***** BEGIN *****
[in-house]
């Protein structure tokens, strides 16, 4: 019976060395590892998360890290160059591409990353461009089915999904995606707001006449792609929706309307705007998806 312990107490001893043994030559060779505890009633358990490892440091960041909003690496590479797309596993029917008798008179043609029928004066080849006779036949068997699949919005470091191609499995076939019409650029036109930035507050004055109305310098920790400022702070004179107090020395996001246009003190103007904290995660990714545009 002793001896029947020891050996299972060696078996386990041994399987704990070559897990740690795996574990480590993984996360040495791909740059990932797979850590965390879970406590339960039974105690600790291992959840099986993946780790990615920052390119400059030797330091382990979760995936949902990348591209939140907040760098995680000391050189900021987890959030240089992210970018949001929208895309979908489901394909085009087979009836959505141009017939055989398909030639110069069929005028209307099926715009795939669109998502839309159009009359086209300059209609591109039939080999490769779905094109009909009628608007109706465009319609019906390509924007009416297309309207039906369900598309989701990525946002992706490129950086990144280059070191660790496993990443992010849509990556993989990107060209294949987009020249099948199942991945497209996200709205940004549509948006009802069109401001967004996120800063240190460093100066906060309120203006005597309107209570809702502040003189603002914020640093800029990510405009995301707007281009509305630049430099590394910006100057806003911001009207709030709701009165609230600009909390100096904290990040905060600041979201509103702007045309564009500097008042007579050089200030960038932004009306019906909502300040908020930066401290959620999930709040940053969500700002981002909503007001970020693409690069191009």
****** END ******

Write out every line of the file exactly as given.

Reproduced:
[in-house]
């Protein structure tokens, strides 16, 4: 019976060395590892998360890290160059591409990353461009089915999904995606707001006449792609929706309307705007998806 312990107490001893043994030559060779505890009633358990490892440091960041909003690496590479797309596993029917008798008179043609029928004066080849006779036949068997699949919005470091191609499995076939019409650029036109930035507050004055109305310098920790400022702070004179107090020395996001246009003190103007904290995660990714545009 002793001896029947020891050996299972060696078996386990041994399987704990070559897990740690795996574990480590993984996360040495791909740059990932797979850590965390879970406590339960039974105690600790291992959840099986993946780790990615920052390119400059030797330091382990979760995936949902990348591209939140907040760098995680000391050189900021987890959030240089992210970018949001929208895309979908489901394909085009087979009836959505141009017939055989398909030639110069069929005028209307099926715009795939669109998502839309159009009359086209300059209609591109039939080999490769779905094109009909009628608007109706465009319609019906390509924007009416297309309207039906369900598309989701990525946002992706490129950086990144280059070191660790496993990443992010849509990556993989990107060209294949987009020249099948199942991945497209996200709205940004549509948006009802069109401001967004996120800063240190460093100066906060309120203006005597309107209570809702502040003189603002914020640093800029990510405009995301707007281009509305630049430099590394910006100057806003911001009207709030709701009165609230600009909390100096904290990040905060600041979201509103702007045309564009500097008042007579050089200030960038932004009306019906909502300040908020930066401290959620999930709040940053969500700002981002909503007001970020693409690069191009």